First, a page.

Amid rising debt levels, governments and non-financial corporates are likely to face the toughest challenges as the global economy weakens and credit conditions deteriorate, Fitch Ratings states in a new report.
The rating agency says that credit risks are rising in a variety of sectors, with global debt at near-record levels and credit conditions facing a cyclical downturn. Yet conditions are much different from what they were during the global financial crisis of 2008-09, it notes.
“Since 2007,” the report states, “aggregate financial sector and household debt as a percentage of GDP globally has remained roughly steady. In contrast, governments and non-financial corporates have seen their debt rise significantly, up 27 percentage points (pp) and 16 pp, respectively.”
As a result, the report says, governments and non-financials will likely have a tougher time navigating an economic slowdown.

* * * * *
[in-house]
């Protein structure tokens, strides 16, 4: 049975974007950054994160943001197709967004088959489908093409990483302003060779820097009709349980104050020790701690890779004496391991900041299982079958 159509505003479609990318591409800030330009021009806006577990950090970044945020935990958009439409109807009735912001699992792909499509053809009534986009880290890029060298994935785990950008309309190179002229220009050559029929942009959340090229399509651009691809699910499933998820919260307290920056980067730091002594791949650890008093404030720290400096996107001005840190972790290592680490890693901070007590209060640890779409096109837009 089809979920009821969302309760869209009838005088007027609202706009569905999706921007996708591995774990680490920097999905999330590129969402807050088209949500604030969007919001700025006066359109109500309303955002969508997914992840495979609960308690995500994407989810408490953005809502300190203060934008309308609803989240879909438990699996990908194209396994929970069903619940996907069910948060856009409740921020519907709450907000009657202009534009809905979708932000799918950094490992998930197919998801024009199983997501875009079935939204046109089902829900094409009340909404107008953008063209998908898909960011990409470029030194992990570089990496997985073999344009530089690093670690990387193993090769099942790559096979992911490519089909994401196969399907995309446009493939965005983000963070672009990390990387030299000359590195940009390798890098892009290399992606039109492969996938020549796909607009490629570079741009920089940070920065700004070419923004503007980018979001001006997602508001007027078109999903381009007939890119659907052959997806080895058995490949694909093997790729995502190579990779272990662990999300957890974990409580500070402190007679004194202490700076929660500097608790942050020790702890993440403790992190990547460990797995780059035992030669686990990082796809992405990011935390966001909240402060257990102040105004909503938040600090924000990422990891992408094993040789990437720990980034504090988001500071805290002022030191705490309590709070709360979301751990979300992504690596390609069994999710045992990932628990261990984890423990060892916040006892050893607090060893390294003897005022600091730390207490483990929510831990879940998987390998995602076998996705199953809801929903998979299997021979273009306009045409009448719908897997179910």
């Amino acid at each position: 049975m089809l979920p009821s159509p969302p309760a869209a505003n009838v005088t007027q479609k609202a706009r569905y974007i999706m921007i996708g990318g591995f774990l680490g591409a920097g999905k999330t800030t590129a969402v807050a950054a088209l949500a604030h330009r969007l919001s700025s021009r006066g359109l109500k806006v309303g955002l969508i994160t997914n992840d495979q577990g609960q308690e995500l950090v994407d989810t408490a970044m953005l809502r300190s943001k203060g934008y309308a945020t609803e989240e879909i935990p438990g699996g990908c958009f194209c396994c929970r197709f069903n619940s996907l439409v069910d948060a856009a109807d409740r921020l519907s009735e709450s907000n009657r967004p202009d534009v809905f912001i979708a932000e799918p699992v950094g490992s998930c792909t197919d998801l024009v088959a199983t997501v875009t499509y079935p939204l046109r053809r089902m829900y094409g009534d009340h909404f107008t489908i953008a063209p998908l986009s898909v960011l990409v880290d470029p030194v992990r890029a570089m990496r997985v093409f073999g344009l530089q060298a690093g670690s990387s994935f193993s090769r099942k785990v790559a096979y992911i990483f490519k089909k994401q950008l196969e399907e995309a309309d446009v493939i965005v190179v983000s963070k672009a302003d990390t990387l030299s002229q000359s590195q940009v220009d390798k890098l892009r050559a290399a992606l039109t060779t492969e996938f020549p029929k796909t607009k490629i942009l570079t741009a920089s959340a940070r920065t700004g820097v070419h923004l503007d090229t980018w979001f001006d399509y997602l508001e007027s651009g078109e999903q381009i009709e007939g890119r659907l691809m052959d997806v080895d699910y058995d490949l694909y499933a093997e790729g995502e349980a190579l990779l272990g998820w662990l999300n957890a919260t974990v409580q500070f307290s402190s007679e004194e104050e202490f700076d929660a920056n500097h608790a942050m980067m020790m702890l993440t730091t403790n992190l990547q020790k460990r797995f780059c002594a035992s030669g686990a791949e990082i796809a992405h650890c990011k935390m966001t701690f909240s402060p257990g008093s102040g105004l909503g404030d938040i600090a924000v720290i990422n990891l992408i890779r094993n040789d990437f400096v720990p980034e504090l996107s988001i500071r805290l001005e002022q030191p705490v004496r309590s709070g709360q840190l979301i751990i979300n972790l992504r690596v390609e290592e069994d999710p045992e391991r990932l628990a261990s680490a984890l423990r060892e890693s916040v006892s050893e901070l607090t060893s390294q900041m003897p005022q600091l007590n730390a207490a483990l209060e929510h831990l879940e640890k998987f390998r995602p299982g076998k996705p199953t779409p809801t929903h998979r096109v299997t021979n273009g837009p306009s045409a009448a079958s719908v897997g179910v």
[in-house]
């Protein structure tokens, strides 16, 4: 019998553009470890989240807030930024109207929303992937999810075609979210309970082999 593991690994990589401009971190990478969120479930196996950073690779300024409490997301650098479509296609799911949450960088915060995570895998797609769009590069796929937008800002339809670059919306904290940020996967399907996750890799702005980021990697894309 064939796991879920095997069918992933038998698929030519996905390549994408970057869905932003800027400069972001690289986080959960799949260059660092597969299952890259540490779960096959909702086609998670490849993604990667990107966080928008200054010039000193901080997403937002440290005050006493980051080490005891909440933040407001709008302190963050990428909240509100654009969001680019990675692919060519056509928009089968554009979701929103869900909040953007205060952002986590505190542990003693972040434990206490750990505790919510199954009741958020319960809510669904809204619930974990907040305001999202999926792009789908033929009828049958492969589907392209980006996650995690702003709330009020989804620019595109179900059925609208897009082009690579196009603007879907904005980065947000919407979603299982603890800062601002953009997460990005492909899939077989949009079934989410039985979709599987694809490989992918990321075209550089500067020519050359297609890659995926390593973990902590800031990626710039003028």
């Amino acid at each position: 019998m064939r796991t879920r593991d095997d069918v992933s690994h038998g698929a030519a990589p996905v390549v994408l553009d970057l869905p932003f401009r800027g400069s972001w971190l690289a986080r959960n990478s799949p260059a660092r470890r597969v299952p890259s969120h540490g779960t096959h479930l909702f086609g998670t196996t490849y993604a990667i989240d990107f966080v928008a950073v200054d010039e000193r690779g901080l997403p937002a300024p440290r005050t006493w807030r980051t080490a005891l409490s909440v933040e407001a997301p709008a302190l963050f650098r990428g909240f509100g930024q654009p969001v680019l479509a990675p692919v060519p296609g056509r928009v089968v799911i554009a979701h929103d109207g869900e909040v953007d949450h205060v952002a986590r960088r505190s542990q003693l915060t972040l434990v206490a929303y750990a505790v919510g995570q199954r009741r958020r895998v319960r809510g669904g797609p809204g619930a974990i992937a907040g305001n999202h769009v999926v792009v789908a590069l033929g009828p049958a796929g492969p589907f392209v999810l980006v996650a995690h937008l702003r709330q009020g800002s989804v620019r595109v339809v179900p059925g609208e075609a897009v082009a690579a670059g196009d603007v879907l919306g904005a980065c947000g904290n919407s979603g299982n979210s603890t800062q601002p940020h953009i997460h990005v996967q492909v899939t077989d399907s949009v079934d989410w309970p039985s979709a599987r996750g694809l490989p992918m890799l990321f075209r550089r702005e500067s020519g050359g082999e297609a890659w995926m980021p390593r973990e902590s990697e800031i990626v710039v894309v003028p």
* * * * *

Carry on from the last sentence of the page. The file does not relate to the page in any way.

“Government debt/GDP ratios have increased substantially across most large and developed economies since 2007,” the report says, “leaving some sovereigns heavily exposed in the event of a future economic downturn with potential negative rating implications.”
At the same time, Fitch notes, corporate leverage has risen substantially since the global financial crisis, “enabled by low rates, rising equity valuations and the expansion of non-bank lenders.”
Conversely, banks are in a much stronger position compared with their position during the crisis: “Capital levels and liquidity are significantly stronger, owing to a wave of regulatory reform, while reduced risk appetite and smaller loan portfolios have led to a significant reduction in banking assets as a proportion of GDP.”
Instead, higher-risk lending has moved to less visible areas of the financial services system, the report says: “This could increase uncertainty for the financial market heading into a downturn while adding to risks from the interconnectedness between non-bank financial institutions and the rest of the financial market.”